They will work with the debtor to develop a reorganization plan. This trustee will also appear at major case hearings. It is their job to ensure the debtor continues to make payments according to the terms of the agreement.
The debtor does financially compensate the Subchapter V trustee for their services. This process can be significantly faster than the traditional Chapter 11 procedures. As such, it aids small businesses that are on the brink of total financial ruin.
The debtor must file its reorganization plan within 90 days of the original Subchapter V bankruptcy filing.
Under traditional Chapter 11 filing, the debtor would have to file a disclosure statement. This document serves to provide creditors with enough information to analyze and decide to vote for or against the plan.
This can delay and further complicate the process, making it more difficult for struggling small businesses to get relief. This is not required under Subchapter V.
Instead, debtors must include a short history of business operations and a liquidation analysis. They must also provide projections to prove the debtor’s ability to meet the repayment terms.
The process for filing Chapter 11 Subchapter V is much less complicated and expensive than regular Chapter 11 procedures. Subchapter V also makes it easier for debtors to keep their equity and control in the company.
Like other Chapter 11 plans, this path paves the way for staying in business while restructuring debt payment plans. But, Subchapter V makes the process much easier.
Declaring Chapter 11 Subchapter V bankruptcy—or any form of bankruptcy, for that matter—is a serious move that can carry major consequences down the line. But, it can also provide needed relief in the right situations.
The best bet is to contact a trusted debt attorney to determine the best course of action for your specific situation. They can help you weigh your options, and decide the most beneficial path that allows your small business to move forward.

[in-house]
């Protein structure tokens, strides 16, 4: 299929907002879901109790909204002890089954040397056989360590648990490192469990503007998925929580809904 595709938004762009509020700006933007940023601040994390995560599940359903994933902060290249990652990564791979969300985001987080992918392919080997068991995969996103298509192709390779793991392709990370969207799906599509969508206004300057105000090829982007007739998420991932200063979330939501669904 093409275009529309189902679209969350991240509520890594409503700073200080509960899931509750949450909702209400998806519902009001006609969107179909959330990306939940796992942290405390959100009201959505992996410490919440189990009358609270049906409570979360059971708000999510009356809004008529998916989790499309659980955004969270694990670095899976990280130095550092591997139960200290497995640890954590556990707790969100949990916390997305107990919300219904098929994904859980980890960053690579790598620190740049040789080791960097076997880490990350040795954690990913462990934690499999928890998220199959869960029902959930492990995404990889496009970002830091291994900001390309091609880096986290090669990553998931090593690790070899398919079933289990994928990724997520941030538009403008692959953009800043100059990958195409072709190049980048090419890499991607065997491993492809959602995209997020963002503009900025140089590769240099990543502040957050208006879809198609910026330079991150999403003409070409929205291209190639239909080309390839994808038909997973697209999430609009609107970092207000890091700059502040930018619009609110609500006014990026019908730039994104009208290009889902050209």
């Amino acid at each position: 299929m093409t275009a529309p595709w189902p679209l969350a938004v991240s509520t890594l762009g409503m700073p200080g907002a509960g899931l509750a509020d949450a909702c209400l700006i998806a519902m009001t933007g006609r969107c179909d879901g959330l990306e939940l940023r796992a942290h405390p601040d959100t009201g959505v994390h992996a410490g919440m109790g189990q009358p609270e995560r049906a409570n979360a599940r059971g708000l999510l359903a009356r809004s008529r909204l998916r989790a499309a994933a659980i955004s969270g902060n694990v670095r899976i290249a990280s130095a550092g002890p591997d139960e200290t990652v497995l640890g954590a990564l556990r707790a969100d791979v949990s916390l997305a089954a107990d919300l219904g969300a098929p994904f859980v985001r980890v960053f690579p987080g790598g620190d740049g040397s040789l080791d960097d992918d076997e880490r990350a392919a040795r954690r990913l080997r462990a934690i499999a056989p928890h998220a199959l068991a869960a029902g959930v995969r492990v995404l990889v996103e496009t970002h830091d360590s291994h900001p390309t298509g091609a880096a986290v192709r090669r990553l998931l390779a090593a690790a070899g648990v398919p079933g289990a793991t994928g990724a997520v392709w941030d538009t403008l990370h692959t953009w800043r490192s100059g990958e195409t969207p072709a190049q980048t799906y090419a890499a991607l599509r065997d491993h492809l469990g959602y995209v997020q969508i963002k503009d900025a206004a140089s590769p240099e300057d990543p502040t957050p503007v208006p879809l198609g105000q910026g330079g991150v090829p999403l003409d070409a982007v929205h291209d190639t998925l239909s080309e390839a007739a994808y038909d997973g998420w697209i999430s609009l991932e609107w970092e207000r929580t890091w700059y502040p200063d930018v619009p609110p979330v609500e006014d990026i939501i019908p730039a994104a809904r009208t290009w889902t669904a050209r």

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Client personally guaranteed SBA 7(a) loan balance of over $150,000. Business failed and eventually shut down. SBA then pursued client for the balance. We intervened and was able to present an SBA OIC that was accepted for $30,000.
Client personally guaranteed SBA 7(a) loan for $350,000. The small business failed but because of the personal guarantee liability, the client continued to pay the monthly principal & interest out-of-pocket draining his savings. Client hired a local attorney but quickly realized that he was not familiar with SBA-backed loans or their standard operating procedures. Our firm was subsequently hired after the client received the SBA's official 60-day notice. After back-and-forth negotiations, we were able to convince the SBA to reinstate the loan, retract the acceleration of the outstanding balance, modify the original terms, and approve a structured workout reducing the interest rate from 7.75% to 0% and extending the maturity date for a longer period to make the monthly payments affordable. In conclusion, not only we were able to help the client avoid litigation and bankruptcy, but we also save him approximately $227,945 over the term of the workout.
Clients personally guaranteed an SBA 7(a) loan. The SBA referred the debt to the Department of Treasury, which was seeking payment of $487,981 from our clients. We initially filed a Cross-Servicing Dispute, which was denied. As a result, we filed an Appeals Petition with the SBA Office of Hearings and Appeals asserting legal defenses and supporting evidence uncovered during the discovery and investigation phase of our services. Ultimately, the SBA settled the debt for $25,000 - saving our clients approximately $462,981.